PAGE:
The humiliations from which Andy suffered can be generalized to a broader population of gay people. The self awareness of many gay men was damaged during childhood, maybe not in such a brutal way by physical violence, but in more subtle ways. Denial and rejection of deviant sexuality by parents and peers can easily result in a fragmented self of future gay boys before their coming out. Probably gay men have little or no experience of affirmation of their homosexual feelings especially from their father or their male peers.
During therapy the transferences of idealizing, mirroring and searching twinship bonds became usefull to correct earlier deficits during childhood, the acting in behaviour diminished, and the fragmented self could be partly restored.
Ron: A dependant partner scenario
The second case is about Ron, a student who is 29 years old, which illustrates a relationship oriented interpersonal problem.
He was seized by panic when he was waiting for his test result. He feared an unfavourable outcome and indeed appeared to be seropositive. He could not understand why he was behaving unsafely and felt very ashamed about it. Ron told me he had unprotected anal intercourse even after his partner told him he was seropositive. They had condoms at their disposal while having sex, but neither took the initiative to use them. So the rubbers lay untouched on the bedside table. They were not able to communicate about this issue. When Ron was abandoned by his partner he realized what kind of risks he had taken.
In this second case we will see that longing of exclusiveness and optimal dedication to an ideal partner can lead to risky behaviour.
The case of Ron shows how difficult it is to keep sexual behaviour safe in a relationship. Ron is astonished about his risky behaviour and feels ashamed talking about it. In later sessions, he disclosed that he had several incidental sexual contacts which were always safe. Only in relationships he took so many risks. He and his first partner had often unprotected anal intercourse, during which Ron took both, the passive and the active role. They never talked about safe sex and never used condoms together, even though at some moments he was aware that there was something wrong about their sexual behaviour. Then one time he brought up the subject. His partner brushed aside his complaints, pretending that he was seronegative and nothing was wrong. He gave him the feeling it was annoying to talk about such a thing. Ron remembers that he went along with his partner at that time and did not want to lose him.
In his second relationship unprotected anal intercourse was practised, again without talking about it, and again with a vague awareness that he was behaving wrongly. Ron explained to me that he and his partner bought condoms together but did not use them. Even before having sex they put the condoms into the bedroom and layed them ready on the night stand. While having sex, they ultimately had unprotected anal intercourse. Then the condoms were put back into the bathroom without a word. After this happened a couple of times, Ron thought that it was too late now to use condoms the next time. So it did not matter anymore. They nevertheless played having safe sex, bringing the condoms in the bedroom without using them.
Except the idea that they did wrong, Ron explains to me that having anal intercourse in an unprotected way created a special feeling, because both of the partners knew that they had unsafe sex only together, not with anybody else.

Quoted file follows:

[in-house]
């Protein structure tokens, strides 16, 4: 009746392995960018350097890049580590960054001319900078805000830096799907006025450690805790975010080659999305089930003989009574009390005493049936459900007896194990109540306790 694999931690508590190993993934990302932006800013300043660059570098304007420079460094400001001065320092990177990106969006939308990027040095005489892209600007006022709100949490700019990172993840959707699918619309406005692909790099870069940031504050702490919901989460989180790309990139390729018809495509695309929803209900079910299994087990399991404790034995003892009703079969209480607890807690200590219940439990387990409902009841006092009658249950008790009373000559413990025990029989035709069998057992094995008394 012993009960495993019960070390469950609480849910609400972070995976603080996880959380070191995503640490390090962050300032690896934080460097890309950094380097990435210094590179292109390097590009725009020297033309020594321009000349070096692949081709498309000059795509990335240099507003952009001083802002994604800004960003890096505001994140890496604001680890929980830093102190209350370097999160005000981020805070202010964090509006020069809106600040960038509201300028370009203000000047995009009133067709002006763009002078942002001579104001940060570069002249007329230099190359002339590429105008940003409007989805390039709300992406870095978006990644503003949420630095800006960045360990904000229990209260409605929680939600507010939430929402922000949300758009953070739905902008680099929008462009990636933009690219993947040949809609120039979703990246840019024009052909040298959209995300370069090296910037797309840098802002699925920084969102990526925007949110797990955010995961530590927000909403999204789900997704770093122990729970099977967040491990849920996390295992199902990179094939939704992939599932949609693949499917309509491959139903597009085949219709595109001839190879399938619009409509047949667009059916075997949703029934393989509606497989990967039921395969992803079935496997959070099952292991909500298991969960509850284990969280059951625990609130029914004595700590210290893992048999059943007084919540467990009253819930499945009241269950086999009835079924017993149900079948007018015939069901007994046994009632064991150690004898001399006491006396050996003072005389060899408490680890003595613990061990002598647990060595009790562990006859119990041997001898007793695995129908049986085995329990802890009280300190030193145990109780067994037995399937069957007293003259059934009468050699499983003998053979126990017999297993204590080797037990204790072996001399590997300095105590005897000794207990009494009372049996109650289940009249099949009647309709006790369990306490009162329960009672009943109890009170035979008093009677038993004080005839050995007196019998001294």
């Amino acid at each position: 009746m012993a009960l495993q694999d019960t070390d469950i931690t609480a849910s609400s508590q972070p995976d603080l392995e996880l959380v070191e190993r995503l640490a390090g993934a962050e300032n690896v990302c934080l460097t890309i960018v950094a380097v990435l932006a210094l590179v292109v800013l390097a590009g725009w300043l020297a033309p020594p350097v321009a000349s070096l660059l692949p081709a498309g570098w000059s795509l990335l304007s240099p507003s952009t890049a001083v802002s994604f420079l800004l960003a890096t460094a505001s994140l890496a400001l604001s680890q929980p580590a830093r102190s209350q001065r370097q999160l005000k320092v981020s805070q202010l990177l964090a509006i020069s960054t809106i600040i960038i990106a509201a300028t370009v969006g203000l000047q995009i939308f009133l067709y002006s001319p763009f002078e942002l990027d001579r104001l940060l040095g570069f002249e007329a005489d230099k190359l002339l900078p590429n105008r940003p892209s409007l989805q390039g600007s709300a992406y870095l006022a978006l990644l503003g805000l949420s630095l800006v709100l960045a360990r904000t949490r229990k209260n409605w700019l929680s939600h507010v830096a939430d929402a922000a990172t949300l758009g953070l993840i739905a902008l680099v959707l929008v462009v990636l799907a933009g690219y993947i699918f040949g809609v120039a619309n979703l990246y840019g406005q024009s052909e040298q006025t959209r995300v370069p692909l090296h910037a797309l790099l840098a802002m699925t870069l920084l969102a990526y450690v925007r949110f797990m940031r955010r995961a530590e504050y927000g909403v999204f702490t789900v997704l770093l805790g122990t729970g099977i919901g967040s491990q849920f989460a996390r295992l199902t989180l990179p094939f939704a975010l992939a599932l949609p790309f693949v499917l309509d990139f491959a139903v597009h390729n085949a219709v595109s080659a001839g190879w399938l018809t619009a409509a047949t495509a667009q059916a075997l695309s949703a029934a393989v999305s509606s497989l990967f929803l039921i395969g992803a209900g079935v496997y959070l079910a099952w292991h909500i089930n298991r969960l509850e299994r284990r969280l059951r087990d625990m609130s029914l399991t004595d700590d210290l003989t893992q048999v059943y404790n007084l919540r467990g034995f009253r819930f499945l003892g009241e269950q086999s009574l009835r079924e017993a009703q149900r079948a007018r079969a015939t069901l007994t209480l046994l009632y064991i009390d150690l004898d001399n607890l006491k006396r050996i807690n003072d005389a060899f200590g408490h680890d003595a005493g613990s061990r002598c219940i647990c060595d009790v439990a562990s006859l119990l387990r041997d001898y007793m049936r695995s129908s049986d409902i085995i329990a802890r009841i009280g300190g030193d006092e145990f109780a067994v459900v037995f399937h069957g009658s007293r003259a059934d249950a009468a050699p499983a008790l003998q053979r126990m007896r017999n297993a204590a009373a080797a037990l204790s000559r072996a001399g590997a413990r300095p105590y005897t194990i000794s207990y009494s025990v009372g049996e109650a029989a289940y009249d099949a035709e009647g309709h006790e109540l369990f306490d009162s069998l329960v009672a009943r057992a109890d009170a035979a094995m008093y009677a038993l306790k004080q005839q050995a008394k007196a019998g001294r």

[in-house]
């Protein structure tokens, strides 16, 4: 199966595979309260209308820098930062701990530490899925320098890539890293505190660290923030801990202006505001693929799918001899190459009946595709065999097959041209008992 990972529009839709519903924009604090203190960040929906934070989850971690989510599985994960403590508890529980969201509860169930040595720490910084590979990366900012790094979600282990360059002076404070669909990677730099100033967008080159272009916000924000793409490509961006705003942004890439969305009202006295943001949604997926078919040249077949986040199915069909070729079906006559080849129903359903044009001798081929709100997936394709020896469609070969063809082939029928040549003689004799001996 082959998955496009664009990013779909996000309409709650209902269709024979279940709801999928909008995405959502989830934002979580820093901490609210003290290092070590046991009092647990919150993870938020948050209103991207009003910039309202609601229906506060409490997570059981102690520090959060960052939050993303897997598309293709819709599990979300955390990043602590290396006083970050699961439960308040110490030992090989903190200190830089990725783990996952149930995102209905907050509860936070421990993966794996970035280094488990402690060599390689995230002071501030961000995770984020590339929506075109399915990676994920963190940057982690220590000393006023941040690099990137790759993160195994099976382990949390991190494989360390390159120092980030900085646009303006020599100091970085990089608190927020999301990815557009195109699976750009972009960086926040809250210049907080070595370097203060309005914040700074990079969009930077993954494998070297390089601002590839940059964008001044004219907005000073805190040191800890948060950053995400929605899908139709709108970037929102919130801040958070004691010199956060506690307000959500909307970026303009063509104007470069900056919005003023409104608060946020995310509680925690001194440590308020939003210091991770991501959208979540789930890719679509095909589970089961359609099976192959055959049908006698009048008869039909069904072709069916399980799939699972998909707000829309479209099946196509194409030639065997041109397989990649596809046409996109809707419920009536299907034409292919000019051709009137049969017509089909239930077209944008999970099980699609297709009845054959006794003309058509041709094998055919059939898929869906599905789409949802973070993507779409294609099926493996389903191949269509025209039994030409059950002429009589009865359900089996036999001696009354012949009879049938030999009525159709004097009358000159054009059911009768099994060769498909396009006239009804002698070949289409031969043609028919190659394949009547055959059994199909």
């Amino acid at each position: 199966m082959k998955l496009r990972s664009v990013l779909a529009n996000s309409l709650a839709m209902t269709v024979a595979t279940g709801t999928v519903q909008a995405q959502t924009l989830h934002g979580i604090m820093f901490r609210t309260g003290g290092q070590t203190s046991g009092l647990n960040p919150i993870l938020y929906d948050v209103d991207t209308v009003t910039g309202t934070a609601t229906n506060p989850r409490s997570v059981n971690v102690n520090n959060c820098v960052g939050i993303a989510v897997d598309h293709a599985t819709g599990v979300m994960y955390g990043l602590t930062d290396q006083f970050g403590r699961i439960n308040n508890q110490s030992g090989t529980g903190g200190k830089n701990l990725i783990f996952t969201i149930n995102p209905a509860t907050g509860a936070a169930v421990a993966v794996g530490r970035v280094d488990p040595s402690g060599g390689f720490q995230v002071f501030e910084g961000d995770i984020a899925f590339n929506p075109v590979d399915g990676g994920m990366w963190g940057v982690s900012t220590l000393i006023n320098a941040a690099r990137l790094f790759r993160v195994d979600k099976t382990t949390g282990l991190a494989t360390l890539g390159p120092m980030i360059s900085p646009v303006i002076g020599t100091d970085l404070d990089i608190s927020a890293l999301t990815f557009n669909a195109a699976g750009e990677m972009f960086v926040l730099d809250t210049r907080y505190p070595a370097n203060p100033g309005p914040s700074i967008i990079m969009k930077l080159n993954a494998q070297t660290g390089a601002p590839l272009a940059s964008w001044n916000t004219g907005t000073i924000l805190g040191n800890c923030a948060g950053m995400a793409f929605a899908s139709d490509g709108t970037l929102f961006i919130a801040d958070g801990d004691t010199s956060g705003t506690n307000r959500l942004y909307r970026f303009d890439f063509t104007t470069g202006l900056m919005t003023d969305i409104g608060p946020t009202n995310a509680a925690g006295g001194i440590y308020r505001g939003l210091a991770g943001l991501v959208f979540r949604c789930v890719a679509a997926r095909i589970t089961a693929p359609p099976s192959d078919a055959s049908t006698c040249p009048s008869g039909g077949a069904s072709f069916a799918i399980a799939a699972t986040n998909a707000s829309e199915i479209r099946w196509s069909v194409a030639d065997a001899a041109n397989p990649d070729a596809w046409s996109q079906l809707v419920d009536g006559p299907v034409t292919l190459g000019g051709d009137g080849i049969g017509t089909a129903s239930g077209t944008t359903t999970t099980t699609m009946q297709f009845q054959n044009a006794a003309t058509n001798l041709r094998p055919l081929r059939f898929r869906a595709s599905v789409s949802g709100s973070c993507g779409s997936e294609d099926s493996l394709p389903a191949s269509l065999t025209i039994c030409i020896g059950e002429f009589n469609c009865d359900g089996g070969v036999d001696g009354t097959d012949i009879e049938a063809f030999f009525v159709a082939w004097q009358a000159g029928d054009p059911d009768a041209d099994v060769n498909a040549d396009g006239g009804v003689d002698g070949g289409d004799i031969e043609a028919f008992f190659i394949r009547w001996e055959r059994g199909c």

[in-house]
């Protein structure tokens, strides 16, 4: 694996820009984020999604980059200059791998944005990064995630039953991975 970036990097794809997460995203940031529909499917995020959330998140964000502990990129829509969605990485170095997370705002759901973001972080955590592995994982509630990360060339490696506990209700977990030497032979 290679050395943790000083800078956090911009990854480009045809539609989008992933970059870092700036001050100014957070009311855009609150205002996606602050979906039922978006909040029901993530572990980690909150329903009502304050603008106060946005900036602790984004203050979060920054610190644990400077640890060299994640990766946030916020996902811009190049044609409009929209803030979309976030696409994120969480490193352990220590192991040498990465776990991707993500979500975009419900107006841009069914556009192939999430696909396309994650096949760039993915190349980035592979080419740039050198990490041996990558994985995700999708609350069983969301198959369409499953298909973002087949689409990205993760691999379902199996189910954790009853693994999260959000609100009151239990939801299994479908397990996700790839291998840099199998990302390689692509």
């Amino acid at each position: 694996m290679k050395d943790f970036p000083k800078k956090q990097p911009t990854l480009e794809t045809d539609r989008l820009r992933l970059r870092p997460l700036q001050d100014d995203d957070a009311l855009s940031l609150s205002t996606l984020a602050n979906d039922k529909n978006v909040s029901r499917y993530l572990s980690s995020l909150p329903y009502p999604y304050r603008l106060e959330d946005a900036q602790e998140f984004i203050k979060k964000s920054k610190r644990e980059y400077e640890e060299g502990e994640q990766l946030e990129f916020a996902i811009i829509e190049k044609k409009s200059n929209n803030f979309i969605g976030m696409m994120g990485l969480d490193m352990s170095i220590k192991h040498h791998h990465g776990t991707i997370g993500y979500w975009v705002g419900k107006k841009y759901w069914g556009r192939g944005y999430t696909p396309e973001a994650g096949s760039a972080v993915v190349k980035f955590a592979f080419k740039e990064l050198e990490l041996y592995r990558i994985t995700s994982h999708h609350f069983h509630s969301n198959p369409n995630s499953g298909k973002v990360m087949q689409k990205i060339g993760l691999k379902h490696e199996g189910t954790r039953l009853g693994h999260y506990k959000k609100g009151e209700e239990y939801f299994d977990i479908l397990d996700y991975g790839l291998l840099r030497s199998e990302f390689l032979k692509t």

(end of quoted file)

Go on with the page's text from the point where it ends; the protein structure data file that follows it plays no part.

In later sessions, Ron disclosed his earlier sceptical attitude towards his homosexuality. His father had predicted to his mother that their son would become gay, because Ron was a sissy boy during his childhood. He felt himself neglected by his father: the man he idealized disliked him instead of being affirmative.
When he himself became aware of being different because of his sexual orientation he felt very ashamed and hid these gay feelings from parents and peers until he moved out of house. He started studying medicine because that was his fathers preference and discovered that some of his fellow students were gay. Nevertheless he found it difficult to talk about it, he broke off his study and moved to Amsterdam where he threw himself into gay life.
It became apparent during therapy that Ron had a lot of superficial contacts in the gay scene and that he exhibits profound dependency upon significant others, almost afraid of not being accepted. The awareness of being different, of being gay, from earlier childhood on, became a barrier between himself and other boys. As I already mentioned, his father foresaw his homosexual orientation, but Ron never felt mirrored by him, never felt affirmed in his different sexual preference. There was no intimacy between them, and he experienced his father as a cold per. son; always keeping distance. So Ron himself did not become a good talker, was afraid of rejection by significant others, was inclined to hide his homosexuality, and was at the same time longing very strongly to become affirmed by men, to merge totaly with the one who had always been so far away. Talking about using condoms was too risky, fraught with fears of rejection by the one he had longed for so deeply.
Remarkable in this context is that Ron continued to have unsafe sex after his partner disclosed that he was tested seropositive. At first Ron thought it would not matter any more, the damage was already done. But when he discovered that the partner was tested because he had another lover, he awoke from a nightmare. Remember: he was shocked even more by the divorce than by his own HIV infection.